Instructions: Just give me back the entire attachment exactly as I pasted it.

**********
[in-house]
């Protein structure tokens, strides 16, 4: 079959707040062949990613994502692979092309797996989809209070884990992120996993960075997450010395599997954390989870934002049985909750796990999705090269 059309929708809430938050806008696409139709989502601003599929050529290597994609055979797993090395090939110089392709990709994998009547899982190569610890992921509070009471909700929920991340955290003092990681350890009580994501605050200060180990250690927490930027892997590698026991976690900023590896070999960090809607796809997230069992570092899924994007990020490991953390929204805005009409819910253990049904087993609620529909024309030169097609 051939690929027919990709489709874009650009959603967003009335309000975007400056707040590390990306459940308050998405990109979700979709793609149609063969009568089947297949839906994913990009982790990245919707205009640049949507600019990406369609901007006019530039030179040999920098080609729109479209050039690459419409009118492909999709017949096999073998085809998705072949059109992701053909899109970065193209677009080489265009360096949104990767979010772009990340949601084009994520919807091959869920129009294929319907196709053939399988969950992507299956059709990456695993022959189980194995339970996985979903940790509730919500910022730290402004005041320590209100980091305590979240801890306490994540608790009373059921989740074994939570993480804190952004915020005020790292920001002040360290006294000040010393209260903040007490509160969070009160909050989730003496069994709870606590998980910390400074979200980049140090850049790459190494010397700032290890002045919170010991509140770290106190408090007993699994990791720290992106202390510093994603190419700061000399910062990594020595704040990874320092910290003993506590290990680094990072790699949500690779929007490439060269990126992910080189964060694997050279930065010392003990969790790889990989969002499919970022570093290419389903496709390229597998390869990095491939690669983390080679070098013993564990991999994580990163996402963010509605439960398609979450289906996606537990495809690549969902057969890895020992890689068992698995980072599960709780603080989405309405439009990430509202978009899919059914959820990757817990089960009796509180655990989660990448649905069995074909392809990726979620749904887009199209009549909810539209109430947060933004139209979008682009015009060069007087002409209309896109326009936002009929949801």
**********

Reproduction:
[in-house]
């Protein structure tokens, strides 16, 4: 079959707040062949990613994502692979092309797996989809209070884990992120996993960075997450010395599997954390989870934002049985909750796990999705090269 059309929708809430938050806008696409139709989502601003599929050529290597994609055979797993090395090939110089392709990709994998009547899982190569610890992921509070009471909700929920991340955290003092990681350890009580994501605050200060180990250690927490930027892997590698026991976690900023590896070999960090809607796809997230069992570092899924994007990020490991953390929204805005009409819910253990049904087993609620529909024309030169097609 051939690929027919990709489709874009650009959603967003009335309000975007400056707040590390990306459940308050998405990109979700979709793609149609063969009568089947297949839906994913990009982790990245919707205009640049949507600019990406369609901007006019530039030179040999920098080609729109479209050039690459419409009118492909999709017949096999073998085809998705072949059109992701053909899109970065193209677009080489265009360096949104990767979010772009990340949601084009994520919807091959869920129009294929319907196709053939399988969950992507299956059709990456695993022959189980194995339970996985979903940790509730919500910022730290402004005041320590209100980091305590979240801890306490994540608790009373059921989740074994939570993480804190952004915020005020790292920001002040360290006294000040010393209260903040007490509160969070009160909050989730003496069994709870606590998980910390400074979200980049140090850049790459190494010397700032290890002045919170010991509140770290106190408090007993699994990791720290992106202390510093994603190419700061000399910062990594020595704040990874320092910290003993506590290990680094990072790699949500690779929007490439060269990126992910080189964060694997050279930065010392003990969790790889990989969002499919970022570093290419389903496709390229597998390869990095491939690669983390080679070098013993564990991999994580990163996402963010509605439960398609979450289906996606537990495809690549969902057969890895020992890689068992698995980072599960709780603080989405309405439009990430509202978009899919059914959820990757817990089960009796509180655990989660990448649905069995074909392809990726979620749904887009199209009549909810539209109430947060933004139209979008682009015009060069007087002409209309896109326009936002009929949801």